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The Promise of China’s Pearl River Delta

July 1 will mark the 20th anniversary of Hong Kong’s return to China, after more than 100 years of British colonial rule. It's an ideal moment to highlight the role of China's "city clusters," particularly the Pearl River Delta – which includes Hong Kong, Macau, and Guangdong province – in advancing the country's development.

HONG KONG – July 1, 2017, will mark the 20th anniversary of Hong Kong’s return to China, after more than a century of British colonial rule. It comes at a moment when China’s leaders are increasingly promoting Hong Kong’s unique role in advancing the country’s economic development.

Two months ago, Premier Li Keqiang described China’s intention to deepen economic cooperation across the Guangdong-Hong Kong-Macau Bay Area – which Hong Kong analysts have called the Pearl River Delta (PRD) – in order to reinforce its role as a major driver of sustainable development. The region includes Guangdong’s nine key cities – including Guangzhou, Foshan, and Shenzhen – plus Hong Kong and Macau. Last year, the PRD’s population stood at 68 million, and its GDP was $1.3 trillion.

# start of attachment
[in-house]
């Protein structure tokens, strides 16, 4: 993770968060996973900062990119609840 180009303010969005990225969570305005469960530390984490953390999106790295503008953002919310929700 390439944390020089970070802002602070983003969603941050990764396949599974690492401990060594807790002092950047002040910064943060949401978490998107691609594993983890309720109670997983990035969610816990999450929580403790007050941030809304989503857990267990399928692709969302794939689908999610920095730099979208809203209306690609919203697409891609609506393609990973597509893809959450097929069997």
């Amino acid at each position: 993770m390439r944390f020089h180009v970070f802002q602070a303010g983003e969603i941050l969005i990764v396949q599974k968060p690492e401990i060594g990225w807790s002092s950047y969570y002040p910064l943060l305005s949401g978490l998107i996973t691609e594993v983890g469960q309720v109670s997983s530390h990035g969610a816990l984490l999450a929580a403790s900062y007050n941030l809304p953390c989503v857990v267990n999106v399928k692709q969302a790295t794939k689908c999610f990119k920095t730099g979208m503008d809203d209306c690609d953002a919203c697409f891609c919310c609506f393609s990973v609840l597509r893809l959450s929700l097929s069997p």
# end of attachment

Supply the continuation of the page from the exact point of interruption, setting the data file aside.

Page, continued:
The PRD is the southern pillar of the three Chinese coastal growth clusters. In the middle is the Yangzi River Delta (YRD), which includes Shanghai, has a population of 130 million and GDP of $2 trillion. To the north is the Beijing/Tianjin/Bohai (BTB) corridor, covering ten key cities; it has a population of 100 million and GDP of $1.3 trillion. Taken together, these three clusters account for 21% of China’s population and just under 40% of its GDP.

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